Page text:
Commentary Politics

Bob Bland: Working Moms, Running in Midterms, Are the Nation-Builders We Need

Bob Bland

We’ve heard that the 2018 midterms are bringing a women’s wave into office. But they’re also bringing with them a mother’s wave—and all of us, as well as our children, will stand to benefit.

Thirty-six-year-old Gayatri Agnew knew she wanted to be part of the “blue wave” to help take back the Arkansas State Legislature. The senior director at a corporate foundation thought she might help look for the right candidate to support—maybe someone older who had the time and resources to channel toward a political campaign. As the mother of a 2-year-old and a 4-year-old, she didn’t even think, at first, of jumping into the race herself. But as Gayatri began to look around for a woman who could challenge the Republican in her district, she realized that she might be the candidate she was looking for.

In the upcoming midterms, we have the chance to support entirely new kinds of campaigns—campaigns run by young people, grassroots organizers, women of color, and the most diverse slate of candidates we’ve seen in recent U.S. history. In particular, we have the chance to support an unprecedented number of working moms who are running for office. In the 2018 midterms, 256 women are running for Congress, and stories like Agnew’s show that many of these candidates are young moms. We are seeing a rapid increase in women who know that they need to change our power structures now so that their children can live in a stronger, more equal, and better-functioning democracy.

As a parent, I know that mothers are the nation-builders we need. Mothers do the labor—emotional, mental, manual, and so much more—to nurture the country’s future. Beyond the work we put in throughout the day to sustain our families and create the change we seek, the dinner-table conversations we lead and the bedtime books we read are educating tomorrow’s voters, activists, and citizens.

No one is more uniquely invested in this country’s future than a young mom. When I mobilize with the Women’s March and take to the streets to protest, I am working in solidarity with the most vulnerable communities in this country, communities who are most exposed to the Trump administration’s bigotry, misogyny, and hate. I’m also organizing to build a country where my daughters can flourish. I believe that they deserve a home defined by racial equality, immigrant rights, access to health care and education, and an end to sexual violence.

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When I was arrested protesting Brett Kavanaugh’s confirmation, alongside my own mom, I knew that I wanted to be able to tell my daughters and granddaughters that I put everything on the line to stop an abuser from being appointed to the U.S. Supreme Court.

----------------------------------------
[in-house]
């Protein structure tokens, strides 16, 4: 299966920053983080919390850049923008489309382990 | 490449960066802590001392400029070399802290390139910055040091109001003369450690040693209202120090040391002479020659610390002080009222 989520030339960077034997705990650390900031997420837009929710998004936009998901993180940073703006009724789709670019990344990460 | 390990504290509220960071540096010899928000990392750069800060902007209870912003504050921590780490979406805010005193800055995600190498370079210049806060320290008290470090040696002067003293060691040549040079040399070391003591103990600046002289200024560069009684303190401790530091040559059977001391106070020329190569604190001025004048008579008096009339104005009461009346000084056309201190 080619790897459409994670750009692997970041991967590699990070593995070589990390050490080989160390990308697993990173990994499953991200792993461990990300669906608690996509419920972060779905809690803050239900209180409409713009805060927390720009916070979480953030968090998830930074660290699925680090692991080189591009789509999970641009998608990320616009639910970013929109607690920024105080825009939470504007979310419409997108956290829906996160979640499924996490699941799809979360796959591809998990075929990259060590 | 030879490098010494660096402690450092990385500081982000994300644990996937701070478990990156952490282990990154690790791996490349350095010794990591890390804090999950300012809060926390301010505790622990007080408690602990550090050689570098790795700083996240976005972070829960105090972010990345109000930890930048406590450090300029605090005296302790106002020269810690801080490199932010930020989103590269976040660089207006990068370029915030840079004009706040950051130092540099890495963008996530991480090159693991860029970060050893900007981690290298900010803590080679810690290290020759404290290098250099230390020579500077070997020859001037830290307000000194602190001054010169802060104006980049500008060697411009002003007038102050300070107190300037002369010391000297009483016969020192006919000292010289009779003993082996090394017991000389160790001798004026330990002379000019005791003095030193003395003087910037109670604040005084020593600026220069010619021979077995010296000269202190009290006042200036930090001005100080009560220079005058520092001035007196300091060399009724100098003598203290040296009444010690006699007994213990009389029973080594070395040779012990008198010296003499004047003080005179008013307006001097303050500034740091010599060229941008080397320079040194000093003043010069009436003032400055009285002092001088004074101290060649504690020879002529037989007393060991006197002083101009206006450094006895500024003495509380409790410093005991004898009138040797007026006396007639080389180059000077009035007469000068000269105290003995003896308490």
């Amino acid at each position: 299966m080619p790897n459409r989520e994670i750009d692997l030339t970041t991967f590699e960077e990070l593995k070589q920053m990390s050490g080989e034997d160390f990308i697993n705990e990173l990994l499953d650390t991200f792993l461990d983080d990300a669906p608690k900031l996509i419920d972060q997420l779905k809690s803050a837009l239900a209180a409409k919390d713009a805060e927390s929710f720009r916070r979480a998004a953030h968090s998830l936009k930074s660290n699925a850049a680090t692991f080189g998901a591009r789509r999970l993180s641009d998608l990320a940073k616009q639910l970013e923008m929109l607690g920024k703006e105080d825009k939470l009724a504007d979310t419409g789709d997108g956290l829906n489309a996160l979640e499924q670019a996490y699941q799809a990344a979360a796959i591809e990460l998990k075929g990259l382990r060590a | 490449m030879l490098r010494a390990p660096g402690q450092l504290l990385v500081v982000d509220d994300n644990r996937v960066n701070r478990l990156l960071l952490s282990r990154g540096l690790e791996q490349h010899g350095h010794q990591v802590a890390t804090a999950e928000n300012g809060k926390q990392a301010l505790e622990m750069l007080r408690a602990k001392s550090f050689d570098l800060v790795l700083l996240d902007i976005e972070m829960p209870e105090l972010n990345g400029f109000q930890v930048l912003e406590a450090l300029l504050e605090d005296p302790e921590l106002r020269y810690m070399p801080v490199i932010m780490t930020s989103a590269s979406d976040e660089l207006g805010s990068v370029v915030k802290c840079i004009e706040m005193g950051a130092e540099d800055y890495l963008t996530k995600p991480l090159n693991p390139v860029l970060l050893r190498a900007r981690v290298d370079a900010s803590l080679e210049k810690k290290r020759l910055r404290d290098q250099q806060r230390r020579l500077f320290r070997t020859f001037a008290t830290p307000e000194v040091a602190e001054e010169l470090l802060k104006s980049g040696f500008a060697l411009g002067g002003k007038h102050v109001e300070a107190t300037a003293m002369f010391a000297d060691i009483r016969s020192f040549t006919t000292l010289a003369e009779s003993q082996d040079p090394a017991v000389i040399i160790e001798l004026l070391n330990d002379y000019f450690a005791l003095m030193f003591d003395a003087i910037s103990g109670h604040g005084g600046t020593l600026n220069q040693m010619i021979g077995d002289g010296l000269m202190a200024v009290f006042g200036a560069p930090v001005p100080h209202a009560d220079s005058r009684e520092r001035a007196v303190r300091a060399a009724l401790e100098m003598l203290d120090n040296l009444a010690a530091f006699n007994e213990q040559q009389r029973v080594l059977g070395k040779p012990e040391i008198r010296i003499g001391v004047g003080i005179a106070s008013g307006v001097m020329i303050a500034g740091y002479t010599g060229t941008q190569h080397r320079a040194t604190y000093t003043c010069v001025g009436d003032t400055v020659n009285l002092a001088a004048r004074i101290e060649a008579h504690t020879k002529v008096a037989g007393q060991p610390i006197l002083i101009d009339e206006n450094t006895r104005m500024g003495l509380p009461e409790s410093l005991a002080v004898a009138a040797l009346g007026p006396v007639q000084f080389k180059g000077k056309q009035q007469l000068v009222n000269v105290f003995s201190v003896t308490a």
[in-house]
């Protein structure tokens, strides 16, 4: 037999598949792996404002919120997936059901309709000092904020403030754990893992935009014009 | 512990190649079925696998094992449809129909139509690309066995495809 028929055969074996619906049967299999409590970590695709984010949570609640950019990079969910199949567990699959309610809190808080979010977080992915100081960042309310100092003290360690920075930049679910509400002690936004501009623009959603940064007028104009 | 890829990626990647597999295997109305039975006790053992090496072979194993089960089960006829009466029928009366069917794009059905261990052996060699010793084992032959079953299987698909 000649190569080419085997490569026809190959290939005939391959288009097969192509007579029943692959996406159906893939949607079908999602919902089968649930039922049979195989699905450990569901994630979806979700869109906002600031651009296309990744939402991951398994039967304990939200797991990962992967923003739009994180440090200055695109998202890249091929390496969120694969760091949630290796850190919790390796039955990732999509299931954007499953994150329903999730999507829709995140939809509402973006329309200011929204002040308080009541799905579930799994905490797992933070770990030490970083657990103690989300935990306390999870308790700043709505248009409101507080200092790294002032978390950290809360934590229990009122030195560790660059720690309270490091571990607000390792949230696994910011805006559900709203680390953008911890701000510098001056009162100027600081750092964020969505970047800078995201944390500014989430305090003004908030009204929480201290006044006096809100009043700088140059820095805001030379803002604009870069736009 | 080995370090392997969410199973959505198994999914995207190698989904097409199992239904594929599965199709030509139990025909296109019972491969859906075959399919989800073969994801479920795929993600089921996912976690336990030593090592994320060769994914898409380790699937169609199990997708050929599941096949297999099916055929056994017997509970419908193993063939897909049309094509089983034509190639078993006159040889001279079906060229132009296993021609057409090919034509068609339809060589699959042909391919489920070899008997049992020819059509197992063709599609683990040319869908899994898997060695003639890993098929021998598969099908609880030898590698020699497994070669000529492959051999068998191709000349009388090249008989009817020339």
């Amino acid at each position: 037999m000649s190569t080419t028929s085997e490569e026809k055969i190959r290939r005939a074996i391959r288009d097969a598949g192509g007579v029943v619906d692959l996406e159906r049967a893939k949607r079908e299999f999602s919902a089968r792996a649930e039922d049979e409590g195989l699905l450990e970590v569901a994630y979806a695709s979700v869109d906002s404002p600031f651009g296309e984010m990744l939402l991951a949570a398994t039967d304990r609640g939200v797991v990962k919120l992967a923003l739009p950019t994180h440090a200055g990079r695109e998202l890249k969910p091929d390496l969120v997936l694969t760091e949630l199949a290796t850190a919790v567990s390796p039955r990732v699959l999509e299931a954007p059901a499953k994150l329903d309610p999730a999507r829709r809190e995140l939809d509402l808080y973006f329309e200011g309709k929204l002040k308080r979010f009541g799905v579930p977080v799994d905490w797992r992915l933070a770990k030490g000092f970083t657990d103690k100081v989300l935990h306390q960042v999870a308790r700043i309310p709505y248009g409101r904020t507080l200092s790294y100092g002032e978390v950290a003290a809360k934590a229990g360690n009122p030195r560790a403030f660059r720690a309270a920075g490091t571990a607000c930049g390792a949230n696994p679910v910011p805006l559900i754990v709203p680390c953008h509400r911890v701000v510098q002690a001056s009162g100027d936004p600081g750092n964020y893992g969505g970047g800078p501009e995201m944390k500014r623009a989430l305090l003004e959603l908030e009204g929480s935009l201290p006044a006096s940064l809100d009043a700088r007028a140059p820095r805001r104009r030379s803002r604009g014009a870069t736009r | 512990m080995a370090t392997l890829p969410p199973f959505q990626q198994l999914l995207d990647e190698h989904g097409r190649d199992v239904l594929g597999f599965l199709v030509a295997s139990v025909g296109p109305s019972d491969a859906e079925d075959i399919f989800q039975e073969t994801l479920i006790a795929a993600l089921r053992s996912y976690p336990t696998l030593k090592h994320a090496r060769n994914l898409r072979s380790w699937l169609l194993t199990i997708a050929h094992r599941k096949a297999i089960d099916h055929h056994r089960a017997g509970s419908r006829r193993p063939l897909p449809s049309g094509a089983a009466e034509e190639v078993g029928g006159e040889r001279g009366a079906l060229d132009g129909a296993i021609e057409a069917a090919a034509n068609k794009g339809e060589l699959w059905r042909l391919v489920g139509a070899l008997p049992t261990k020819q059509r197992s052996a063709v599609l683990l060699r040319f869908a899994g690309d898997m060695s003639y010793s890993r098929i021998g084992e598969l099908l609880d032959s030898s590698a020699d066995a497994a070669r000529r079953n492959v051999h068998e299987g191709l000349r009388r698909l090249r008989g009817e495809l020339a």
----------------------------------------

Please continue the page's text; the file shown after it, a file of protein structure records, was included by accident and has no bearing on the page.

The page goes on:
For centuries, the labor mothers put into nation-building has been entirely unpaid and largely unrecognized. The work of care-taking and childrearing can amount to upwards of 56 hours a week, more than a full-time job—and many moms are working those too. As more young mothers run for office, we should recognize how distinctively qualified these women are for the nonstop nature of politics. These are women who are well accustomed to demanding and often thankless labor.

Research has long shown that households run by female breadwinners are more financially stable than those run by men. A 2011 study from the World Bank showed that when a woman controls a household’s income, more money goes to education, health care, and investment in the family’s future; in male-controlled households, much of those funds get diverted to alcohol and entertainment. Women know how to balance a family’s complex needs, from the emotional to the economic.

Feminist scholar and psychologist Carol Gilligan writes that women in leadership positions have a distinctive voice and value set. They are deeply attuned to others’ emotional needs, especially those who are most vulnerable. She argues that women approach problem-solving, and especially ethical dilemmas, with a nuanced, empathic perspective that men in leadership positions don’t always possess.

As we mobilize to get more women than ever into office, I know that we will see the pay-off in the long term as our communities grow and thrive. The women, especially the mothers, whom we elect into office will continue to listen, hear constituents’ experiences, and advocate for our futures.

We’ve heard that the 2018 midterms are bringing a women’s wave into office. But they’re also bringing with them a mothers’ wave—and all of us, as well as our children, will stand to benefit.

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